Will AGI, net positive nuclear fusion, and practical quantum computers be realized by the end of 2039?
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2040
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Three of the most anticipated and ambitious technological developments of the 21st century are artificial general intelligence (AGI), net positive nuclear fusion, and practical quantum computing. This question asks whether these three technologies will be realized by the end of 2039.

  • AGI is a hypothetical machine that can perform any intellectual task that a human can, such as reasoning, learning, planning, and creativity. AGI is considered a major milestone in artificial intelligence research, as it would enable machines to understand and interact with the world at a human-like level. Some experts estimate that AGI could be achieved by 2030, while others are more skeptical.

  • Nuclear fusion is a process that combines light atomic nuclei into heavier ones, releasing enormous amounts of energy. Unlike nuclear fission, which splits atoms and produces radioactive waste, nuclear fusion is clean and virtually limitless. However, achieving net positive nuclear fusion, where the energy output from the fusion process and the operations of the entire facility exceeds the energy input required to initiate it, has been a longstanding challenge for scientists and engineers. The most promising project in this field is the International Thermonuclear Experimental Reactor (ITER), which aims to produce 500 megawatts of fusion power from 50 megawatts of input power by 2035.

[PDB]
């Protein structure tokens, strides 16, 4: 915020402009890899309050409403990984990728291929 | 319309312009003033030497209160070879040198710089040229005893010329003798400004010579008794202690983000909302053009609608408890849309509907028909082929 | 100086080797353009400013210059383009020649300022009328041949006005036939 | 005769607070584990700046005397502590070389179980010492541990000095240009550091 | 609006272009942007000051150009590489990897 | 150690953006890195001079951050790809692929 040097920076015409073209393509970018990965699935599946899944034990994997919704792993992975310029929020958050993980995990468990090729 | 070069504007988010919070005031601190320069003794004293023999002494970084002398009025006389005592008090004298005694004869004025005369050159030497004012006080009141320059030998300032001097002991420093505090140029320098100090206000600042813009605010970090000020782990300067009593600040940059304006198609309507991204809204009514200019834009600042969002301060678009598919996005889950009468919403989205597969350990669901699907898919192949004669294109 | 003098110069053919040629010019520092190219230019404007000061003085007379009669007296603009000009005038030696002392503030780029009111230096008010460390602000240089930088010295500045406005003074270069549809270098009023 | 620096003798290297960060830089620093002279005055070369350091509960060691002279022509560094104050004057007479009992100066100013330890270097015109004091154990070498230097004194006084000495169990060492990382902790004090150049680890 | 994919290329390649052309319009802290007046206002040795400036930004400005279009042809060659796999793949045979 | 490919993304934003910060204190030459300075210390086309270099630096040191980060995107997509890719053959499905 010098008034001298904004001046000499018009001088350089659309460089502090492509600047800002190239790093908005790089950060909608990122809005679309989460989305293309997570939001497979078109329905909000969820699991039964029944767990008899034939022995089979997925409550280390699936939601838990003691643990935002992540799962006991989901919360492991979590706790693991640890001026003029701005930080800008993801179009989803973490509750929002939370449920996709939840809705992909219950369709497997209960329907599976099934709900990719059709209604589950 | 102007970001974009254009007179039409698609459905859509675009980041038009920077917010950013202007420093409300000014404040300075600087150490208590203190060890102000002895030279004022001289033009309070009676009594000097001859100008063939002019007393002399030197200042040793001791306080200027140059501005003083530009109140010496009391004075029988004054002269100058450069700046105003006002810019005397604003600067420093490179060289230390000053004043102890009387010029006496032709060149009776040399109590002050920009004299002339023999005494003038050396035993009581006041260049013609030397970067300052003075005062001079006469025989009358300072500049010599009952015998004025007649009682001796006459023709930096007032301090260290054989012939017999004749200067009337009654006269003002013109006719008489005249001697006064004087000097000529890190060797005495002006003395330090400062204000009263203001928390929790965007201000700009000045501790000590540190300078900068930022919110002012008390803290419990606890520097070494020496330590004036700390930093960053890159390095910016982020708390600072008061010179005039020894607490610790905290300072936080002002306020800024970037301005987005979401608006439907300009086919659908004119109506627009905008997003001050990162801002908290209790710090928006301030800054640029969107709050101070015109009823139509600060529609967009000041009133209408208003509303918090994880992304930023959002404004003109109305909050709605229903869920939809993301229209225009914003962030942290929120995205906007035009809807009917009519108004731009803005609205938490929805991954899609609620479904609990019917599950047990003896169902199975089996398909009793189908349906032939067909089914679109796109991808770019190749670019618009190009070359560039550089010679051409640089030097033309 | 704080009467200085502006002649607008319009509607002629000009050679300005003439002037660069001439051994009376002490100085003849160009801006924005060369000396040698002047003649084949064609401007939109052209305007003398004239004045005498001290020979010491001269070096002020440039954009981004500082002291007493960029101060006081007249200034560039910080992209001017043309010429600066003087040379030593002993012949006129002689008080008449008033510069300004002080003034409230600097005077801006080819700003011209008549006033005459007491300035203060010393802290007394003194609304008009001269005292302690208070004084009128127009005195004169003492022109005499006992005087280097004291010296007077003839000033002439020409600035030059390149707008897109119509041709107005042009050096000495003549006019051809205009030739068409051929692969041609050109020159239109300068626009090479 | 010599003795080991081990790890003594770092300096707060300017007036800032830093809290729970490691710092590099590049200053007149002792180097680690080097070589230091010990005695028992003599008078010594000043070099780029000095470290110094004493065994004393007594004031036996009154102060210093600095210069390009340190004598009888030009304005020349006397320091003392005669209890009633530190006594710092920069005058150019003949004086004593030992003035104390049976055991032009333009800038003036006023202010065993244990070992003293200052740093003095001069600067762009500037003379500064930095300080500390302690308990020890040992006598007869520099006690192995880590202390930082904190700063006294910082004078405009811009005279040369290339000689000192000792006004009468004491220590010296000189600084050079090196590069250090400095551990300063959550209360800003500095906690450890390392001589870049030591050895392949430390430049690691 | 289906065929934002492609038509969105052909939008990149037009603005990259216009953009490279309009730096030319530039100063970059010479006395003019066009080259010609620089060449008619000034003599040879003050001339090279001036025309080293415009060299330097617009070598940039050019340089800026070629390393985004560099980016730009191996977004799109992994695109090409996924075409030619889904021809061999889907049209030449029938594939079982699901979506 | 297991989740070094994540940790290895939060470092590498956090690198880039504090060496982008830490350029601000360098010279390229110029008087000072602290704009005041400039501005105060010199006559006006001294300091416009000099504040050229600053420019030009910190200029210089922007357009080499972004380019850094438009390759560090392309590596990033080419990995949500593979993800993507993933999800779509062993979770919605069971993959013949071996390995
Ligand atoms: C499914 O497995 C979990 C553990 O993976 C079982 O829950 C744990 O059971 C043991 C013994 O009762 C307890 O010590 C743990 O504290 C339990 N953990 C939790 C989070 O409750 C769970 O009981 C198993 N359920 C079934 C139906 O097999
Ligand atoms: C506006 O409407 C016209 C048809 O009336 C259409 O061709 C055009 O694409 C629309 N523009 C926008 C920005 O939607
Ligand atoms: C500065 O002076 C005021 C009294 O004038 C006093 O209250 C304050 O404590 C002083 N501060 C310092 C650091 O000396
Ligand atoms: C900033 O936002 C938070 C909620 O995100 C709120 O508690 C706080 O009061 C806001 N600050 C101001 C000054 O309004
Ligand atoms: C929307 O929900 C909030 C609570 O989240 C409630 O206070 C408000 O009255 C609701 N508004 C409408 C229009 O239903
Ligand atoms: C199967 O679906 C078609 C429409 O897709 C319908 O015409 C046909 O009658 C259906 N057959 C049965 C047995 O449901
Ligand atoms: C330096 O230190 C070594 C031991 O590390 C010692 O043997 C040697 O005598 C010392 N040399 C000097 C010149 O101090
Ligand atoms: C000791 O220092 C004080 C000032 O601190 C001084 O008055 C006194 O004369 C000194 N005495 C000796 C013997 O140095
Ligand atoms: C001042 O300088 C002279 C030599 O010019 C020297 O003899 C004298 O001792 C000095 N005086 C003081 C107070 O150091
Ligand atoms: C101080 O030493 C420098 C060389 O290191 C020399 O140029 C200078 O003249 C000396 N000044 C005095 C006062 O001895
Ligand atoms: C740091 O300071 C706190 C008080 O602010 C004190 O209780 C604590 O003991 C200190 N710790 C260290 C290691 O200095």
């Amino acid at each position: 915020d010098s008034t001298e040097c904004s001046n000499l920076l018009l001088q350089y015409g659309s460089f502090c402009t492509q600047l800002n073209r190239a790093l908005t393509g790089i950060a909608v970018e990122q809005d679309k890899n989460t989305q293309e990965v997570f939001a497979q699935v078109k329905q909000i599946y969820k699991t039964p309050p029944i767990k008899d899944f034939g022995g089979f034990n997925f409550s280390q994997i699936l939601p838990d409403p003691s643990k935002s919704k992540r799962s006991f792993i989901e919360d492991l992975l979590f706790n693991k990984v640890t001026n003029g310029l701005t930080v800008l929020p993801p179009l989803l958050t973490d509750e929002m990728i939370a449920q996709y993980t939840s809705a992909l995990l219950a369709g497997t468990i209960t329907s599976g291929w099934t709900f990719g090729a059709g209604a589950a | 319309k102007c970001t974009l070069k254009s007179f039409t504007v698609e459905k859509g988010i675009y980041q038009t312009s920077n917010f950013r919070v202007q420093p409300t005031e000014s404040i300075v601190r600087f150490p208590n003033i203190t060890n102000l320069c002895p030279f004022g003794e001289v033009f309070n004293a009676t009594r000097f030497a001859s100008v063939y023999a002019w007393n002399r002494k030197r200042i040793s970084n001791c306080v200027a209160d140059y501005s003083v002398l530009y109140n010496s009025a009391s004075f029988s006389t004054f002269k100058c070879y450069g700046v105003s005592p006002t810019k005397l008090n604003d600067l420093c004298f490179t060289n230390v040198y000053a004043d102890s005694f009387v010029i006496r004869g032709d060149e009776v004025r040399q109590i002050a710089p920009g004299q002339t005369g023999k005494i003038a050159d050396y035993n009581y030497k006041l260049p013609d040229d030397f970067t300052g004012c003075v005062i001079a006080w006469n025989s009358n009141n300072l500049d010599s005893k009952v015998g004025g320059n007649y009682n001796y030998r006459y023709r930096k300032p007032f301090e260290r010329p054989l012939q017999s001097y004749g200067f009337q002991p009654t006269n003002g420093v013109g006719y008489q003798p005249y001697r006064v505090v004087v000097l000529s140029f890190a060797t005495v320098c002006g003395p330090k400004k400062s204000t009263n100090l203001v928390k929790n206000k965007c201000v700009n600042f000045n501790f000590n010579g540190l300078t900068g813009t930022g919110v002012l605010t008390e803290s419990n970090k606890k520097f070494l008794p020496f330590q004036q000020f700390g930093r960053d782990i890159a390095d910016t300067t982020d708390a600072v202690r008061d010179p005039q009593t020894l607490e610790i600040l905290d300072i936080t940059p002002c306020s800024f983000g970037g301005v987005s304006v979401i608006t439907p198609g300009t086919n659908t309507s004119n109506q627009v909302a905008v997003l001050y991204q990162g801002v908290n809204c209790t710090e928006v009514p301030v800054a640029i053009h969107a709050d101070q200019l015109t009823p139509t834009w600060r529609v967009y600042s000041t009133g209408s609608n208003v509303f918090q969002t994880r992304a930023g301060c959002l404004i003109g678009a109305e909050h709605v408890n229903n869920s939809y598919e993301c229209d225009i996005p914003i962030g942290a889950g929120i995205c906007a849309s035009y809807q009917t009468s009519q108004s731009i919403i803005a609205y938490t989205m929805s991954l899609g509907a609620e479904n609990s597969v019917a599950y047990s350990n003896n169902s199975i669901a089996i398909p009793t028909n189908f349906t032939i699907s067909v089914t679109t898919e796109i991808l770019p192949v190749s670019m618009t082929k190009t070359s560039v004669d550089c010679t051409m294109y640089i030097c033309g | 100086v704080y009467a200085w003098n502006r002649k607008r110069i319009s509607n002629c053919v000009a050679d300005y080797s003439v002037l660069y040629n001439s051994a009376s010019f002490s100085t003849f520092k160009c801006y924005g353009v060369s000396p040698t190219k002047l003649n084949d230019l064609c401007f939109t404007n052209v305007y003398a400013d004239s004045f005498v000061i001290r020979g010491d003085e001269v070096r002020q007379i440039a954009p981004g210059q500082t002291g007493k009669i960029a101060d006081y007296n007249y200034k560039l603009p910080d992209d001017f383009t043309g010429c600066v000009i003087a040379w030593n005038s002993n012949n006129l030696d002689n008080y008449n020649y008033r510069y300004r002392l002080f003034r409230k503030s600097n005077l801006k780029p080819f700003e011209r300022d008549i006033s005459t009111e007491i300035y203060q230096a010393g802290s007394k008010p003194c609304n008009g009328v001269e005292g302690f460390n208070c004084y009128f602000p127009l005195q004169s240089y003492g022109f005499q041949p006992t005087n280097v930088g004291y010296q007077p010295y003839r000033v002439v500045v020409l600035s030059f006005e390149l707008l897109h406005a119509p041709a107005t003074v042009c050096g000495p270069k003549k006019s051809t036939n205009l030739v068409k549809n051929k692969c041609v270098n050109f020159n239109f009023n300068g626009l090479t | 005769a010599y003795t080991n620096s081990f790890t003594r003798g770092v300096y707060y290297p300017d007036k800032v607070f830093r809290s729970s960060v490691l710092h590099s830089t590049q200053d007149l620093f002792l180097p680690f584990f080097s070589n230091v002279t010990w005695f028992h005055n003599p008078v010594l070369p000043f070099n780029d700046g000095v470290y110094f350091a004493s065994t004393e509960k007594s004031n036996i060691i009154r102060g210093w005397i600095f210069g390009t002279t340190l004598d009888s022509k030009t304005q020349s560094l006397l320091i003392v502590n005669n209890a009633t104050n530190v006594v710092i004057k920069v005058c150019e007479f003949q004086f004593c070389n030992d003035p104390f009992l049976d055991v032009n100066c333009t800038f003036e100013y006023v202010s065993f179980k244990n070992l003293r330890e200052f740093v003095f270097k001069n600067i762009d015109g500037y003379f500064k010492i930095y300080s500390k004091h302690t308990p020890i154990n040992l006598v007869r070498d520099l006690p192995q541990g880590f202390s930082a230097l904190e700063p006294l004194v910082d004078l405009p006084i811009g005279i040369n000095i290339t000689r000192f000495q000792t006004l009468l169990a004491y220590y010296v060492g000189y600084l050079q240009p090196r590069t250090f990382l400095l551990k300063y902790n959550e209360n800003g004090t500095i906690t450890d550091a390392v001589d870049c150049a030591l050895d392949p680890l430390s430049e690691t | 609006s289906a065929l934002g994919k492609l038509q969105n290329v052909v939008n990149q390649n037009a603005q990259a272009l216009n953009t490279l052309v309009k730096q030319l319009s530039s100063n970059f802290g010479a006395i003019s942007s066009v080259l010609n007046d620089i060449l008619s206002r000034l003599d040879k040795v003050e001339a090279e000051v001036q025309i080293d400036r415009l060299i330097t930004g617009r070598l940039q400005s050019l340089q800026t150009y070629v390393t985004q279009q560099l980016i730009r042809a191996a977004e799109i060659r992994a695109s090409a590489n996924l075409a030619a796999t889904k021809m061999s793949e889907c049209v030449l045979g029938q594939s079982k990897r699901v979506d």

• Quantum computing is a paradigm that exploits quantum-mechanical phenomena, such as superposition and entanglement, to perform operations on data. Quantum computers have the potential to solve problems that are intractable for classical computers, such as cryptography, optimization, simulation, and machine learning. However, building a large-scale quantum computer that can run error-free algorithms is still a formidable task. Several companies and institutions, such as Google, IBM, Microsoft, and China’s University of Science and Technology, are competing to achieve quantum supremacy, which is the point where a quantum computer can outperform a classical one on a specific problem.

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I'd be interested if the price of this relative to markets on the individual technologies implies an expected correlation.

@BoltonBailey This is my hypothesis, developing AGI should greatly increase the speed of the other 2, quantum computers should have a less pronounced but also important speed up in the other 2 and developing fusion can improve the other 2 by making energy cheap.

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